Russian Orthodox Aren't Happy With Euro Text
Warn Against "Ideological" Reshaping of History
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MOSCOW, JUNE 10, 2003 (Zenit.org).- The Orthodox Patriarchate of Moscow criticized the omission of Christianity in the draft preamble of a European Constitution, and warned against attempts to reshape "history according to certain ideological patterns."
The draft refers to "the cultural, religious and humanist inheritance of Europe which ... [was] nourished first by the civilizations of Greece and Rome" and "later by philosophical currents of the Enlightenment."
A statement issued Friday by the Department for External Church Relations of the Russian Orthodox Church pointed out the "historical incorrectness" reflected in the draft.
It faults the text for "completely ignoring the historical period from the fourth to the 18th centuries, when Christianity was the dominant influence in the development of the European nations."
"The approach proposed in the draft means a reshaping of history according to certain ideological patterns. We know only too well from the history of Russia what the dictate of one particular worldview implies," the Russian Orthodox Church's statement observed.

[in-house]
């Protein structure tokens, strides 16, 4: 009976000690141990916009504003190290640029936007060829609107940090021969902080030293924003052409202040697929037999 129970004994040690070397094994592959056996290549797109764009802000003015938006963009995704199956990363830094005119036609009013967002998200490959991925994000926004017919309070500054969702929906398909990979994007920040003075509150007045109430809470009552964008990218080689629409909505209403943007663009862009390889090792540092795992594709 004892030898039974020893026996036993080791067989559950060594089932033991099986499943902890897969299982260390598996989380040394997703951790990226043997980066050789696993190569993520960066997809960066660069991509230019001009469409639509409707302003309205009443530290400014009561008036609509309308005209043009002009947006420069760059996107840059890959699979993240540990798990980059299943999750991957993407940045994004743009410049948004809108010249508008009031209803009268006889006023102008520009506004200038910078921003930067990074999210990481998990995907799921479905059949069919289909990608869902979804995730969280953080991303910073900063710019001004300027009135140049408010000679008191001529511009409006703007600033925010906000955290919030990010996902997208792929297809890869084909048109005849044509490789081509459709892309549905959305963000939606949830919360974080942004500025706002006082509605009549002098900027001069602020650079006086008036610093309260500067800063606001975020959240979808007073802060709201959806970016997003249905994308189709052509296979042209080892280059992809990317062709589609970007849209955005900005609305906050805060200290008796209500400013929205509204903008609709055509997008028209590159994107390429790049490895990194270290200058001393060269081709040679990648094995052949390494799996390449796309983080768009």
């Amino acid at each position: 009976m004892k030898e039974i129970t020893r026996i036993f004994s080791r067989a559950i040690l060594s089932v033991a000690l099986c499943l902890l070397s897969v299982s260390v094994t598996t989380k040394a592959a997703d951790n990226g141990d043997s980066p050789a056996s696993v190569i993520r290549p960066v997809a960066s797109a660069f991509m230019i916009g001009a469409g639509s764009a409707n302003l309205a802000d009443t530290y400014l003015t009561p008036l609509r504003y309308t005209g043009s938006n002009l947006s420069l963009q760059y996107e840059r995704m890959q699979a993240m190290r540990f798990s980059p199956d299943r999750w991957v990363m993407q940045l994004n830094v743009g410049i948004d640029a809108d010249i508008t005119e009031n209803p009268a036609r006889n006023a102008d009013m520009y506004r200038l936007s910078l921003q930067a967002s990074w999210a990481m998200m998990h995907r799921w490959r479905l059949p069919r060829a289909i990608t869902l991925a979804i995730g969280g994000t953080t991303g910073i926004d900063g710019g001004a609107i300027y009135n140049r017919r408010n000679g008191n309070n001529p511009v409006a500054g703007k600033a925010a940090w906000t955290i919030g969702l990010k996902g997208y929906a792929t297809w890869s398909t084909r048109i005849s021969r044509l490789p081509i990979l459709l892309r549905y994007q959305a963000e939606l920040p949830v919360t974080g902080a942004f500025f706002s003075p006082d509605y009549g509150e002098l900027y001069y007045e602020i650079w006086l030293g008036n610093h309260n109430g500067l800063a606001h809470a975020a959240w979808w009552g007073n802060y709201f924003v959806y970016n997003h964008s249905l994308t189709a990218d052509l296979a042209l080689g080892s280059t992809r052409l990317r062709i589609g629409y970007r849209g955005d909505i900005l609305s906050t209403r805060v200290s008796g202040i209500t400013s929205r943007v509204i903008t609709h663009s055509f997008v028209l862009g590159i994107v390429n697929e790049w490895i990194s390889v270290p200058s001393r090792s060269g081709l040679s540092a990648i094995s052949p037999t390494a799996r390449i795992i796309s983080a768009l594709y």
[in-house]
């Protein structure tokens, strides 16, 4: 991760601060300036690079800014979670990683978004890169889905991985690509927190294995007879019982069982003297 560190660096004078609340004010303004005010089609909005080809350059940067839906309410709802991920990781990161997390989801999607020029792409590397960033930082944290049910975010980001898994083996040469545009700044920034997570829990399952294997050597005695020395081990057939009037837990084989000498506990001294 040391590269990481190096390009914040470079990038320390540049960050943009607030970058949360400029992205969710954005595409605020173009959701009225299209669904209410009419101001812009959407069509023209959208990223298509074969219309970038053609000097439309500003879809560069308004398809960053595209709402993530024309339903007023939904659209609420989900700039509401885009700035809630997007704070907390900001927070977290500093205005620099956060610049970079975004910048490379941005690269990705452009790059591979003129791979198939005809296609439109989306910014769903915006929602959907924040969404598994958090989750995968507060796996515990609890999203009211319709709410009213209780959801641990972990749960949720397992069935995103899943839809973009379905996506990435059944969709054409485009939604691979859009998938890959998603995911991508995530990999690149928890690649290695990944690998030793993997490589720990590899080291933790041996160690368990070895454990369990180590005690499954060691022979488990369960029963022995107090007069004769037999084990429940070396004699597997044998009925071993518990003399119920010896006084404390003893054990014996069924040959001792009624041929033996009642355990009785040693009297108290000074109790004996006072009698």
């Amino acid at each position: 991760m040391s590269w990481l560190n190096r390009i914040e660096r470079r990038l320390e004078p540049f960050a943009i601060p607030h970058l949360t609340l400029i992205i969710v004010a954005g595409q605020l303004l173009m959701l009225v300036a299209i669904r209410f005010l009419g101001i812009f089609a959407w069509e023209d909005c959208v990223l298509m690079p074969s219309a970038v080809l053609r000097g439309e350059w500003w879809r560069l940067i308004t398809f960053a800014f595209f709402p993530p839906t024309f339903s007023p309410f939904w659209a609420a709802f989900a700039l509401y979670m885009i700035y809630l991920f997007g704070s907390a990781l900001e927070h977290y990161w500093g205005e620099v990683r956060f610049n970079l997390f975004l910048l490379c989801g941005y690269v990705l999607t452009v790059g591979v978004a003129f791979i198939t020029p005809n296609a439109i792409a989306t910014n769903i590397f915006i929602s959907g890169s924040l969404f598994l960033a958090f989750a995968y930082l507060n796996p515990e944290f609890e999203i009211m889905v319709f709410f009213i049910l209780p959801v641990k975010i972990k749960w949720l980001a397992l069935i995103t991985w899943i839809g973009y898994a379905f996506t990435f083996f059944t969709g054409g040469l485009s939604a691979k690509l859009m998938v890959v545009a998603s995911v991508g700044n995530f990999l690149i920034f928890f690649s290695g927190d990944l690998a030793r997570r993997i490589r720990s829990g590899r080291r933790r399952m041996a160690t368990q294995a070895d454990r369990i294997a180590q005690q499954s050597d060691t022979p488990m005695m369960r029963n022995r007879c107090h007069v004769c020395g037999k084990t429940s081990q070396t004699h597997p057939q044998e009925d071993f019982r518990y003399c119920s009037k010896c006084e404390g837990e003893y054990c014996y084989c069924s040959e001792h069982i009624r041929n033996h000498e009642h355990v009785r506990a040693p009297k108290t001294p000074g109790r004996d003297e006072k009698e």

It also said that the mention of special philosophical currents of the Enlightenment reveals the ideological tendency of the draft.
"In our opinion, the ideas of the Enlightenment played an important role in some countries, but they are not universal or commonly accepted, since many people do not share them fully," the Russian Orthodox statement said. "A reference to the ideas of the Enlightenment is no more ideologically neutral than a reference to a particular religion.
"In addition, anthropocentric formulations included in the preamble to the Constitution of the European Union may provoke a negative attitude of many religious Europeans, including Orthodox Christians, to the integration processes."
The statement said that the philosophical currents of the Enlightenment can be mentioned in the preamble "only along with the Christian inheritance and perhaps that of other religions visibly present in Europe."
"A reference to an abstract 'spiritual impulse' does not remove this problem," the statement concluded.
Brussels is working on a new draft text of the European Constitution, which should be presented next week at the European summit in Greece.